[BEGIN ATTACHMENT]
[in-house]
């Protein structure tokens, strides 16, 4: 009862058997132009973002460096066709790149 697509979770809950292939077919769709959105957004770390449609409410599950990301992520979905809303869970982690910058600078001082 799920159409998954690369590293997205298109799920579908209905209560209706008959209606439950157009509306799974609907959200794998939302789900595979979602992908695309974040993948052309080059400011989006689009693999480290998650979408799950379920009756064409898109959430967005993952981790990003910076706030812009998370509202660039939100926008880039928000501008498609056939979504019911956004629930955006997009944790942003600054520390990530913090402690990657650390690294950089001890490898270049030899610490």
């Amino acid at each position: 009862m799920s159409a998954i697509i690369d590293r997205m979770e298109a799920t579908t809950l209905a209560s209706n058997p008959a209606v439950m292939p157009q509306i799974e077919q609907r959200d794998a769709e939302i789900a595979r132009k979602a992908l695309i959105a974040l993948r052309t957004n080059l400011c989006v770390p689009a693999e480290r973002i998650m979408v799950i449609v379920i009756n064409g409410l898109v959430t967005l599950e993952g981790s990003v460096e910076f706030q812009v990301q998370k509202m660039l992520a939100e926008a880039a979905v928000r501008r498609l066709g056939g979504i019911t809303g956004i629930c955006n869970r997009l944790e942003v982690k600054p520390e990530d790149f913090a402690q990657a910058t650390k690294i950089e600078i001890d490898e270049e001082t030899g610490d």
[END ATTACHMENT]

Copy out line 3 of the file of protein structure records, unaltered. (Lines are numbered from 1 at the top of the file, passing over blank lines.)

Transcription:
């Amino acid at each position: 009862m799920s159409a998954i697509i690369d590293r997205m979770e298109a799920t579908t809950l209905a209560s209706n058997p008959a209606v439950m292939p157009q509306i799974e077919q609907r959200d794998a769709e939302i789900a595979r132009k979602a992908l695309i959105a974040l993948r052309t957004n080059l400011c989006v770390p689009a693999e480290r973002i998650m979408v799950i449609v379920i009756n064409g409410l898109v959430t967005l599950e993952g981790s990003v460096e910076f706030q812009v990301q998370k509202m660039l992520a939100e926008a880039a979905v928000r501008r498609l066709g056939g979504i019911t809303g956004i629930c955006n869970r997009l944790e942003v982690k600054p520390e990530d790149f913090a402690q990657a910058t650390k690294i950089e600078i001890d490898e270049e001082t030899g610490d």